This hum is something in your relationship that is an irritant—something that does not quite work.
Karin and I have one in our relationship: I’m a collector. I accumulate stuff; Karin is a de-accumulator. She likes to get rid of stuff. She wants to make sure the trash collectors have something to do when they visit our house.
Unfortunately for her, our triplets appear to have inherited my collector gene or genes, which I in turn inherited from my father.
Most of the time, the collector/thrower-outer issue remains like a slightly annoying hum to her –an annoying noise in the background.
But then, sometimes, something new comes in the mail for one of my collections, and she is reminded of how annoying my habit is to her. And I am reminded of how annoying it is to her. I also am reminded that, sometimes, it is annoying even to me!
I try to moderate my collecting, until that next thing I just really need, usually an old watch that to me looks like a treasured heirloom with an exciting history going back to the early twentieth century, and looks to her like yet another piece of junk that cost money and that will take up space.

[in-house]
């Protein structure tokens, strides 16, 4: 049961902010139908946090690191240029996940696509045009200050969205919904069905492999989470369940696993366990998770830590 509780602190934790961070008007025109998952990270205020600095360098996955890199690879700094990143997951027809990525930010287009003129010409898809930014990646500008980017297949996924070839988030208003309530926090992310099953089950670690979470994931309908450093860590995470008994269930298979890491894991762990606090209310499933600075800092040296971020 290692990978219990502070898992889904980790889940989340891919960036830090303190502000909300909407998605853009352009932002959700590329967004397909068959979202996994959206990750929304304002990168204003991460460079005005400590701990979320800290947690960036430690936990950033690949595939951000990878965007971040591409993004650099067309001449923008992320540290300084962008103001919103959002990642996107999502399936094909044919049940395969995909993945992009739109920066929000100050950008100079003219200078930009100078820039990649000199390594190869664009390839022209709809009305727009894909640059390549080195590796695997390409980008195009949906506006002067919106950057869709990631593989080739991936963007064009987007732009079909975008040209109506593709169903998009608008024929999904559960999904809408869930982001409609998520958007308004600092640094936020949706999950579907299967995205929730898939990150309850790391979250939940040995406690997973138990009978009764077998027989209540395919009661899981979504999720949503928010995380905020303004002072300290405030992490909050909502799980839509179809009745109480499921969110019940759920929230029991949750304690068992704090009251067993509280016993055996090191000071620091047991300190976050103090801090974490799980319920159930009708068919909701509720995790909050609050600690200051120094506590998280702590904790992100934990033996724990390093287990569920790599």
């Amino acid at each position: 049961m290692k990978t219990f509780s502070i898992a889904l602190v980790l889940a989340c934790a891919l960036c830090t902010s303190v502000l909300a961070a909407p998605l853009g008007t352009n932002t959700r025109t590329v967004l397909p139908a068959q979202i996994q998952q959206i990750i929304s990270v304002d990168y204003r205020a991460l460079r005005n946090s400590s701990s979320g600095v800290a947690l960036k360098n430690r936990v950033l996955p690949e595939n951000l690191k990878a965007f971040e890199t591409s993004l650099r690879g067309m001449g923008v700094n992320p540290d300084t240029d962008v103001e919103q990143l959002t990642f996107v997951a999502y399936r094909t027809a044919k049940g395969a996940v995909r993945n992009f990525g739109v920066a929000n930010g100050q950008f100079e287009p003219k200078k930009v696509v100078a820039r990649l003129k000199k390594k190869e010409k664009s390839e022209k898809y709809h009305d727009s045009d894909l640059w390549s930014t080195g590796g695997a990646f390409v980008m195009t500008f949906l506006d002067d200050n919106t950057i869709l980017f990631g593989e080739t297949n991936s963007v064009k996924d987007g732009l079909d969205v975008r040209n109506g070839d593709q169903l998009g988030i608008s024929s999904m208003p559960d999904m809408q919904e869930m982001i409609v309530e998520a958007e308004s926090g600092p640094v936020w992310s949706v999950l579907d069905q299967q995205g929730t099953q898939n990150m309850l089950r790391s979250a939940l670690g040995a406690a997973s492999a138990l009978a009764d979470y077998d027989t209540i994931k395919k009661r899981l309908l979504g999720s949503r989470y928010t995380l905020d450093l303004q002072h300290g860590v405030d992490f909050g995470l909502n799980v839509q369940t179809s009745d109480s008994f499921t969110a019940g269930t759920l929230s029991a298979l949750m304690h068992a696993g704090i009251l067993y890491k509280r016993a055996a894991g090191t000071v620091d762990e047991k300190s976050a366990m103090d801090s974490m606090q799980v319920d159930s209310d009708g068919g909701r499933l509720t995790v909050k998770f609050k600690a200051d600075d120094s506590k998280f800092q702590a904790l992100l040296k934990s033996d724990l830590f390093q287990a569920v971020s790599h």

The hum in a relationship can be from just about anything.
It may be an annoying habit—does your spouse spend too much time watching ballgames, or forget to pay the bills, or always seem to have one too many drinks, or forget to brush their teeth, or shower just a little too infrequently, or talk too much or too little, or get angry just too quickly?
Over the years, I have come to the conclusion that almost all couples have a hum. You can try to change the habit in yourself or ask your partner to try to change their habit.
Sometimes you will succeed, but often, you won’t. What do you do?